Saturday, July 8th, 2006
Do you own an IPOD or other MP3 player or do you use ITUNES on your computer? There are now many PODCASTS (i.e. reports or stories that you can listen to on your computer or IPOD) about autism.
Check out our new podcast, from an interview I did with Scott Ryan from Autism Speaks in May.
AutismOneRadio is a very good podcast to try out, I like this one a lot because it brings in researchers, professionals, and parents and is done in a very professional yet interesting way. There are several different perspectives and the interviews are done by different people so there is a lot of good variety.
Autism Tales is a good one because it is actually real stories from people with autism and other special needs (or their families or people who worked with them) read by Jonathon Singer.
Bartholomew Cubbins is an interesting one that is kind of like a blog that you can listen to, he expresses his opinions about different things going on in the world of autism.
Michael Boll, a father of a child with autism and a former teacher, does Autism Podcast which is pretty interesting. In this one, Michael Boll interviews various people associated with autism such as authors of books, etc. You can check out his website too where you can get all of the podcasts and more information: http://autismpodcast.org/
There are courses that you can purchase by well-known people in the field of autism at Autism Education Online. Courses are up to two and a half hours in length and cost $49.97. If you would like to take multiple courses, the cost for a package of three is $99.97 and a package price for 12 courses is $299.
Autism Today also offers audio courses for $24.95 each.
Also, if you are interested in watching online videos about autism, I found this interesting site, Autism TV, which provides links.
Posted in TeachTown, Autism in the News, Media, General Thoughts, Thoughts on Autism, Resources | No Comments »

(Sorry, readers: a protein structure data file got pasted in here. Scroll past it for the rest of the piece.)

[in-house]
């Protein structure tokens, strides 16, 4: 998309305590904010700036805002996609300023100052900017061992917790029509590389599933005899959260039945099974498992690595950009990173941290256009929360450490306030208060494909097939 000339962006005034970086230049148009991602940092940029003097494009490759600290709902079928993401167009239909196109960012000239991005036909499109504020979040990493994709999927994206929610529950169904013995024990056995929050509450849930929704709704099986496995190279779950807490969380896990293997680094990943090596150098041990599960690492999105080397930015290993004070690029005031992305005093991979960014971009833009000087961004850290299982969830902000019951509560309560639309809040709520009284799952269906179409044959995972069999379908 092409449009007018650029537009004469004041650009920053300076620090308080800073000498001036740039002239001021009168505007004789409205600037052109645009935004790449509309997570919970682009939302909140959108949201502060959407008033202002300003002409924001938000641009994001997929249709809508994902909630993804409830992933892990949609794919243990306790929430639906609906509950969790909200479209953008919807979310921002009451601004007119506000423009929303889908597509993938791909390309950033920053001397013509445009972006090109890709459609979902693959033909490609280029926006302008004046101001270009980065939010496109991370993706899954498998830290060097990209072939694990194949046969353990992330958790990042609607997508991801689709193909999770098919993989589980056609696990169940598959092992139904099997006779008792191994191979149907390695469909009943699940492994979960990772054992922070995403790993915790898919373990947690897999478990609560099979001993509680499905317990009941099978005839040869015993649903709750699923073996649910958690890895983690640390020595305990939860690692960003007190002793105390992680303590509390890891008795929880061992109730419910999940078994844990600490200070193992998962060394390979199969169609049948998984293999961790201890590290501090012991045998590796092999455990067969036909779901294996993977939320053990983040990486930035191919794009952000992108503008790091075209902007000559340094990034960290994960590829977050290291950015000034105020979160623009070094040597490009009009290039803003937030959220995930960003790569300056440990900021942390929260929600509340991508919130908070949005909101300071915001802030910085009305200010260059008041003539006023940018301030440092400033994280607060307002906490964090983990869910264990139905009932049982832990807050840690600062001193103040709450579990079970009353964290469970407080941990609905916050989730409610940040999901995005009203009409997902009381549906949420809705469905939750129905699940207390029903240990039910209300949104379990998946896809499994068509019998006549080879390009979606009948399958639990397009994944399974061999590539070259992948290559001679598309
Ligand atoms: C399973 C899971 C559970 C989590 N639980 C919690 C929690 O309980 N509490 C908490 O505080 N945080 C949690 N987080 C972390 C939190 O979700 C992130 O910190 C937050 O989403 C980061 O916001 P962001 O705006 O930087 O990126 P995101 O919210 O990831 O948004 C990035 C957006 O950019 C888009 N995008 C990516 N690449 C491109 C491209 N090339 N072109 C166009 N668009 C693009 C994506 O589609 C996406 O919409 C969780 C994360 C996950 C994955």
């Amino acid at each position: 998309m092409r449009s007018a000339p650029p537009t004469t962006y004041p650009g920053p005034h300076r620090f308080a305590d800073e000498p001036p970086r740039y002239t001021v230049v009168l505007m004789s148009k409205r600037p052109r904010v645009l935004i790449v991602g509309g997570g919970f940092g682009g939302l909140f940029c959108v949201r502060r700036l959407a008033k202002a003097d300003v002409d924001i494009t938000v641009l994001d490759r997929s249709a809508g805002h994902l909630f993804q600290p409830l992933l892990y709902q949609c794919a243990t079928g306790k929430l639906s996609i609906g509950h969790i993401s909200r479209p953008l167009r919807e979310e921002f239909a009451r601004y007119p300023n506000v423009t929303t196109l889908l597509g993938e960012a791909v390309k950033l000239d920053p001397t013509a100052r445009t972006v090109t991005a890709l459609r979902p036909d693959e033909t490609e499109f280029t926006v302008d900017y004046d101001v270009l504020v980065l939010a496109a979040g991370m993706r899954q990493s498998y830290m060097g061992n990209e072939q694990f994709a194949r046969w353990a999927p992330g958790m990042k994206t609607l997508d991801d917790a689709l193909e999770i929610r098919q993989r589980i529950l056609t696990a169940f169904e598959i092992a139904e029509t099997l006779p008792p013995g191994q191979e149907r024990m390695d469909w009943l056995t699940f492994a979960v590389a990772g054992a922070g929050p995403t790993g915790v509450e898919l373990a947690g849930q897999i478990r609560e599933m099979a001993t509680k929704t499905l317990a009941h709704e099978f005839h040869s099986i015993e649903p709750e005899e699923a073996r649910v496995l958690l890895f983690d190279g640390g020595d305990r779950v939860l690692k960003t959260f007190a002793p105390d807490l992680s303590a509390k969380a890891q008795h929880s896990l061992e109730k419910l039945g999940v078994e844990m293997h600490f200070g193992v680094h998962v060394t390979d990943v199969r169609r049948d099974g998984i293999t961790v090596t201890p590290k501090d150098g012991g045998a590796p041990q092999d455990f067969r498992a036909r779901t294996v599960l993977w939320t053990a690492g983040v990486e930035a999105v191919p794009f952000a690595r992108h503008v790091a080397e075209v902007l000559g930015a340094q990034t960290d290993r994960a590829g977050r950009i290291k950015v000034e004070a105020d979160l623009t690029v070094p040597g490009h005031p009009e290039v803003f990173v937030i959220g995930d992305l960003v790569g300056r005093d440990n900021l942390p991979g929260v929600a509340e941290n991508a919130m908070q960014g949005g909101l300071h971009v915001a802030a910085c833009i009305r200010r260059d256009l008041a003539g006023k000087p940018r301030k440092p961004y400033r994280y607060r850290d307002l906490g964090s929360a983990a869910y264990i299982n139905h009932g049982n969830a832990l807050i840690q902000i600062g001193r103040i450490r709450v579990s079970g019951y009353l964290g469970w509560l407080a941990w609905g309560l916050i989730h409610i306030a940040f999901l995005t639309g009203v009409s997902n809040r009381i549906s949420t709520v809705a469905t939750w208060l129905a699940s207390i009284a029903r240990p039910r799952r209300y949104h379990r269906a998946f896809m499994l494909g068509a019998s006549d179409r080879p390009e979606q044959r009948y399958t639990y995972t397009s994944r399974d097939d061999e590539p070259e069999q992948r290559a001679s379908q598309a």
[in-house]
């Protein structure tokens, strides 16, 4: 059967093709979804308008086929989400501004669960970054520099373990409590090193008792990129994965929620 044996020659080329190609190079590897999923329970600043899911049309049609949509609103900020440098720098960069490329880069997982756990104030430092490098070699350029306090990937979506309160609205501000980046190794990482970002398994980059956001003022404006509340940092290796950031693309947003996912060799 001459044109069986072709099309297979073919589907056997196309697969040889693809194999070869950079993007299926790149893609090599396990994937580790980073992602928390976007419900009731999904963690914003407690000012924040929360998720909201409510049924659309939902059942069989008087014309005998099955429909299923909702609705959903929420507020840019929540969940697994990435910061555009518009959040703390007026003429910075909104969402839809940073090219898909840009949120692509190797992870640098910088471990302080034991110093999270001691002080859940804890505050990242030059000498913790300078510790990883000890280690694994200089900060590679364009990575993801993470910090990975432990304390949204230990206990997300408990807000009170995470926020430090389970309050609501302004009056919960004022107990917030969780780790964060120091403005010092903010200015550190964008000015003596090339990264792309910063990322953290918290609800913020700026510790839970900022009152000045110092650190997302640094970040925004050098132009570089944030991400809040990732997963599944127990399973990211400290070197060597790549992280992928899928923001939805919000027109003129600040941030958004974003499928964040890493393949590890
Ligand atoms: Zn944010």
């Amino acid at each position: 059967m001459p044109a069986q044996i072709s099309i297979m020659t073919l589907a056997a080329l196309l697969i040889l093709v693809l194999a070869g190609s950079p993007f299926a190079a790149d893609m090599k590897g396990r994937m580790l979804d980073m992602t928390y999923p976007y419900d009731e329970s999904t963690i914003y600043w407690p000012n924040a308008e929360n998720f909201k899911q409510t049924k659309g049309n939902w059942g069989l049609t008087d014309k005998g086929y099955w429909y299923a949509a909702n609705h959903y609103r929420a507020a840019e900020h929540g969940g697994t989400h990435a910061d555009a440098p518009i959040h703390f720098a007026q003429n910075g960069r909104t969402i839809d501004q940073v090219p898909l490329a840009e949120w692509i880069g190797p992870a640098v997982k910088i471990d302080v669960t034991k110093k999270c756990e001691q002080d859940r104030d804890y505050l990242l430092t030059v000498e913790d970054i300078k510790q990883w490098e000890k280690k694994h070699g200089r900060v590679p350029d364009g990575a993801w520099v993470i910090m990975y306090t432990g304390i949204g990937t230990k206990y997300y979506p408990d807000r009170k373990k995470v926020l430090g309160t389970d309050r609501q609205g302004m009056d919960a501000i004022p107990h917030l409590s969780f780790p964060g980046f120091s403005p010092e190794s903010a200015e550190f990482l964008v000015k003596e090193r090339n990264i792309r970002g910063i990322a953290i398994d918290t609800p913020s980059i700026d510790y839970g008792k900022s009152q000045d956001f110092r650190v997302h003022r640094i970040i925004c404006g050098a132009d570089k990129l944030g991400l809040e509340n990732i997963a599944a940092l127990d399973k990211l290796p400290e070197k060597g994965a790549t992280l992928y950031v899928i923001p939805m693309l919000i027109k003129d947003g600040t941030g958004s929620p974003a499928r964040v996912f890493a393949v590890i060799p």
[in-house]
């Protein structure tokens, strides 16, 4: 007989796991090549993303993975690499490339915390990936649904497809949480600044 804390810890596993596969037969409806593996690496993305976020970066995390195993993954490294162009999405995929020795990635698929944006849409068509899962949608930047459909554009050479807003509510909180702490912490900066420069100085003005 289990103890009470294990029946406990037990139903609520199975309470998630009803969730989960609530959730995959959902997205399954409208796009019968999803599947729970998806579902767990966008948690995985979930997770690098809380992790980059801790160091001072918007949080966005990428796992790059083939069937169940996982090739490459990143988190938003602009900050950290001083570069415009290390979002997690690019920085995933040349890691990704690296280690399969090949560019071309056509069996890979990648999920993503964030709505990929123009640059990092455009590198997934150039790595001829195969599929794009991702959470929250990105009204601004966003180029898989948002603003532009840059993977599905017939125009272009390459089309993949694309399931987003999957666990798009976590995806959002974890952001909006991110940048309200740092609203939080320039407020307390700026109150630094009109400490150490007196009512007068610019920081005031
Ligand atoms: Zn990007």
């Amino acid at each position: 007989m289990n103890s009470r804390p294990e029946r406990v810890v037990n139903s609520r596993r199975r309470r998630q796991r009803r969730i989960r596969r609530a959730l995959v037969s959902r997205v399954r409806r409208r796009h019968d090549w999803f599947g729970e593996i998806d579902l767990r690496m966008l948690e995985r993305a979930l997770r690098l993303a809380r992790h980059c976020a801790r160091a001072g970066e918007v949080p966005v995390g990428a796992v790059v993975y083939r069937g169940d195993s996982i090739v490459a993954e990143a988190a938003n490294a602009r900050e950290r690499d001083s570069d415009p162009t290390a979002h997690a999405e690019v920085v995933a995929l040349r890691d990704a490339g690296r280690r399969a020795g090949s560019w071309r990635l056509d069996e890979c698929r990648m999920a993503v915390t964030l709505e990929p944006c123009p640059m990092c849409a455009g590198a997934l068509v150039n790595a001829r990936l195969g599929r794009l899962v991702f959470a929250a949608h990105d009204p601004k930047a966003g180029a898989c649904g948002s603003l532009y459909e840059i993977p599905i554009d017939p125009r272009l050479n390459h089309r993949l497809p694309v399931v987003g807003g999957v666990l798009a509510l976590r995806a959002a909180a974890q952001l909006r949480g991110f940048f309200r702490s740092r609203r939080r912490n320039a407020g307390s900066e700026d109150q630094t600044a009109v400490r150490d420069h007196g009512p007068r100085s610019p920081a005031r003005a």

Friday, April 28th, 2006
I’m currently attending the AEN conference in San Jose, CA. The primary focus of the project is on a “National Standards Project” which will focus on the urgent need for universally accepted standards that promote evidence-based treatment approaches for autism.
This is exciting stuff! I’ll follow-up in the next week with additional information. Here’s some information pulled from the National Autism Center web site:
The National Standards Project is an unprecedented effort to produce a set of peer reviewed standards for evidence-based education and behavioral intervention for children with autism. The standards will also give policy-makers the tools they need to ensure that effective, scientifically sound treatment programs receive crucial funding.
The technical manual will be the basis for the development of additional materials targeted for specific audiences and uses. Projects presently scheduled include:
1) A handbook for families providing criteria for selecting evidence-based services.
2) A handbook for public school systems outling specific evidence-based program components, procedures, and implementation strategies.
3) Published recommendations for physicians on how to counsel families to identify effective services for their children with autism.
4) Professional training in how to implement the national standards.
5) Practical web-based material to help families and practitioners learn about the standards and their implementation.
Participants in the project include nationally recognized experts.
The need for standards is well established in the field. In 2001 the National Research Council (NRC) assembled a multi-disciplinary subcommittee to integrate the scientific, theoretical, and policy literature pertaining to the education and treatment of children with autism and to disseminate a preliminary set of recommendations. Although the NRC Report summarized the components of evidence-based approaches to education, it did not provide details explicit enough for standards implementation. An National Institute of Health (NIH) sponsored Autism Summit in 2003 further confirmed the need for standards.
Posted in Research, Thoughts on Autism | No Comments »